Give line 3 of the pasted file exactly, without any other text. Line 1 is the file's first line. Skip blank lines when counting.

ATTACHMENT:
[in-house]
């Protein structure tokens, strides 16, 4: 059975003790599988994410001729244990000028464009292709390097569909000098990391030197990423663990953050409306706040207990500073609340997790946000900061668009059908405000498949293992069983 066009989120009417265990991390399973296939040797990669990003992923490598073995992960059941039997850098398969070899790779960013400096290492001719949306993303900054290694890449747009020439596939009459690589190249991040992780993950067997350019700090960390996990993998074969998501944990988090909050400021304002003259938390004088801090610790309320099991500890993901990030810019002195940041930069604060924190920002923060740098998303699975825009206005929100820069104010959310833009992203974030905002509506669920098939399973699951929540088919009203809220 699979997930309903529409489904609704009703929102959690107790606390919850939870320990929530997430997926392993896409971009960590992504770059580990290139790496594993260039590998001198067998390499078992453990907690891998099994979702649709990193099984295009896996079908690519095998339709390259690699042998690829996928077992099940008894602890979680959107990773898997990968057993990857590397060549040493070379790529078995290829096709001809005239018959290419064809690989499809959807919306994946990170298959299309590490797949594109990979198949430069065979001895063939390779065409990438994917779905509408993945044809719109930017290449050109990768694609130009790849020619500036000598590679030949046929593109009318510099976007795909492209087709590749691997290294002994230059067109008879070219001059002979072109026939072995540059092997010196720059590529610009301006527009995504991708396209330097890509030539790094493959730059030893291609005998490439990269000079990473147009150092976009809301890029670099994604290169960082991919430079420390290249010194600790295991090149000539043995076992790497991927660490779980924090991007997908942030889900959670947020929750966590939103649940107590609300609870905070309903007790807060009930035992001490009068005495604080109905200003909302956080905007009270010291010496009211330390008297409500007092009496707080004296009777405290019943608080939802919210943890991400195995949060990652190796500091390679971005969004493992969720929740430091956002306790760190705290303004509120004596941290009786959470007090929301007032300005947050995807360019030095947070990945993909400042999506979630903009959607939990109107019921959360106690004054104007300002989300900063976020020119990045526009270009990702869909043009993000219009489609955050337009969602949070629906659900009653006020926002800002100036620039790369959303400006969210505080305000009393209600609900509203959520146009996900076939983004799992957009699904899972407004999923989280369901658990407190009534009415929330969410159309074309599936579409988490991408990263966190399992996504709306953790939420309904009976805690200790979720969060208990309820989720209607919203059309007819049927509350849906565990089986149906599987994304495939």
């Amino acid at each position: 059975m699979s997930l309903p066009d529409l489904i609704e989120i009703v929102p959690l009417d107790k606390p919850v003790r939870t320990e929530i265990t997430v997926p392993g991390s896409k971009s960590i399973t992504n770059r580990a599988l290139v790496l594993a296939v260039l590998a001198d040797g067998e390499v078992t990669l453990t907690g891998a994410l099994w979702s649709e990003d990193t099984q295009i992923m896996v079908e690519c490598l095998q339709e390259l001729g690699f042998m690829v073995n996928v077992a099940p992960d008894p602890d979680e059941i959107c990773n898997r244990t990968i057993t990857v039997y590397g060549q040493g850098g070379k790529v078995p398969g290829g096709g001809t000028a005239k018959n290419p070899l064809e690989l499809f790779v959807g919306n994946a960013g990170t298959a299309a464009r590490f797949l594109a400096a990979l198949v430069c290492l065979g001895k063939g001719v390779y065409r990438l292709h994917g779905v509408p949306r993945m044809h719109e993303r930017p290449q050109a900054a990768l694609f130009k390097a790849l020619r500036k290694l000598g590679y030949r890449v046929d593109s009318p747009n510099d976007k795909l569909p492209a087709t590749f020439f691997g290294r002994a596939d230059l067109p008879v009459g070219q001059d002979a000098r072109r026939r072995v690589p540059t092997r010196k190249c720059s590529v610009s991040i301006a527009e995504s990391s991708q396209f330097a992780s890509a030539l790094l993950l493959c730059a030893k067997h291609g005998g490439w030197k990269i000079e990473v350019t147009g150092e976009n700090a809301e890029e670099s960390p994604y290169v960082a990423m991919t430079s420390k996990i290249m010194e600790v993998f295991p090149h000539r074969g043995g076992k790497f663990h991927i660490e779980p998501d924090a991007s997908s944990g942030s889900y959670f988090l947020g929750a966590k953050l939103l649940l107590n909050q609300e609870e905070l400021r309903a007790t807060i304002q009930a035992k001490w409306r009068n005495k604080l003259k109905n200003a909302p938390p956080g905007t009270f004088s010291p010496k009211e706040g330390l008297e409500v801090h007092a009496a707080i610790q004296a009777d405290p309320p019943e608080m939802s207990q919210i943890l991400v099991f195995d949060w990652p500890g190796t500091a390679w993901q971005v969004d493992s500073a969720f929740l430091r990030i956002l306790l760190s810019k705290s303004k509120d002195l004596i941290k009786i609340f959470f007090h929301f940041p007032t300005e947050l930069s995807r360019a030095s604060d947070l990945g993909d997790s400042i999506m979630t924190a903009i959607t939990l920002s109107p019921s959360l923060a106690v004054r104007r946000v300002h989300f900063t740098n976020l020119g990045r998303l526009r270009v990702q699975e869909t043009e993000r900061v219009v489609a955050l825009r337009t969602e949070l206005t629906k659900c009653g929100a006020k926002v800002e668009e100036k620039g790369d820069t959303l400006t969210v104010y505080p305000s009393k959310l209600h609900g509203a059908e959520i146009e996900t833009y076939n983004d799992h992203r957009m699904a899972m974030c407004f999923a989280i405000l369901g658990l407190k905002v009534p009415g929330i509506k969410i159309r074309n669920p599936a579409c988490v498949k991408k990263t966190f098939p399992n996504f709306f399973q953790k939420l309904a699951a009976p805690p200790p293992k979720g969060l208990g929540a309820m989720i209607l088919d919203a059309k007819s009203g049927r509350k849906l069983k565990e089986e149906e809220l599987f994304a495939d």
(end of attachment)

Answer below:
């Amino acid at each position: 059975m699979s997930l309903p066009d529409l489904i609704e989120i009703v929102p959690l009417d107790k606390p919850v003790r939870t320990e929530i265990t997430v997926p392993g991390s896409k971009s960590i399973t992504n770059r580990a599988l290139v790496l594993a296939v260039l590998a001198d040797g067998e390499v078992t990669l453990t907690g891998a994410l099994w979702s649709e990003d990193t099984q295009i992923m896996v079908e690519c490598l095998q339709e390259l001729g690699f042998m690829v073995n996928v077992a099940p992960d008894p602890d979680e059941i959107c990773n898997r244990t990968i057993t990857v039997y590397g060549q040493g850098g070379k790529v078995p398969g290829g096709g001809t000028a005239k018959n290419p070899l064809e690989l499809f790779v959807g919306n994946a960013g990170t298959a299309a464009r590490f797949l594109a400096a990979l198949v430069c290492l065979g001895k063939g001719v390779y065409r990438l292709h994917g779905v509408p949306r993945m044809h719109e993303r930017p290449q050109a900054a990768l694609f130009k390097a790849l020619r500036k290694l000598g590679y030949r890449v046929d593109s009318p747009n510099d976007k795909l569909p492209a087709t590749f020439f691997g290294r002994a596939d230059l067109p008879v009459g070219q001059d002979a000098r072109r026939r072995v690589p540059t092997r010196k190249c720059s590529v610009s991040i301006a527009e995504s990391s991708q396209f330097a992780s890509a030539l790094l993950l493959c730059a030893k067997h291609g005998g490439w030197k990269i000079e990473v350019t147009g150092e976009n700090a809301e890029e670099s960390p994604y290169v960082a990423m991919t430079s420390k996990i290249m010194e600790v993998f295991p090149h000539r074969g043995g076992k790497f663990h991927i660490e779980p998501d924090a991007s997908s944990g942030s889900y959670f988090l947020g929750a966590k953050l939103l649940l107590n909050q609300e609870e905070l400021r309903a007790t807060i304002q009930a035992k001490w409306r009068n005495k604080l003259k109905n200003a909302p938390p956080g905007t009270f004088s010291p010496k009211e706040g330390l008297e409500v801090h007092a009496a707080i610790q004296a009777d405290p309320p019943e608080m939802s207990q919210i943890l991400v099991f195995d949060w990652p500890g190796t500091a390679w993901q971005v969004d493992s500073a969720f929740l430091r990030i956002l306790l760190s810019k705290s303004k509120d002195l004596i941290k009786i609340f959470f007090h929301f940041p007032t300005e947050l930069s995807r360019a030095s604060d947070l990945g993909d997790s400042i999506m979630t924190a903009i959607t939990l920002s109107p019921s959360l923060a106690v004054r104007r946000v300002h989300f900063t740098n976020l020119g990045r998303l526009r270009v990702q699975e869909t043009e993000r900061v219009v489609a955050l825009r337009t969602e949070l206005t629906k659900c009653g929100a006020k926002v800002e668009e100036k620039g790369d820069t959303l400006t969210v104010y505080p305000s009393k959310l209600h609900g509203a059908e959520i146009e996900t833009y076939n983004d799992h992203r957009m699904a899972m974030c407004f999923a989280i405000l369901g658990l407190k905002v009534p009415g929330i509506k969410i159309r074309n669920p599936a579409c988490v498949k991408k990263t966190f098939p399992n996504f709306f399973q953790k939420l309904a699951a009976p805690p200790p293992k979720g969060l208990g929540a309820m989720i209607l088919d919203a059309k007819s009203g049927r509350k849906l069983k565990e089986e149906e809220l599987f994304a495939d």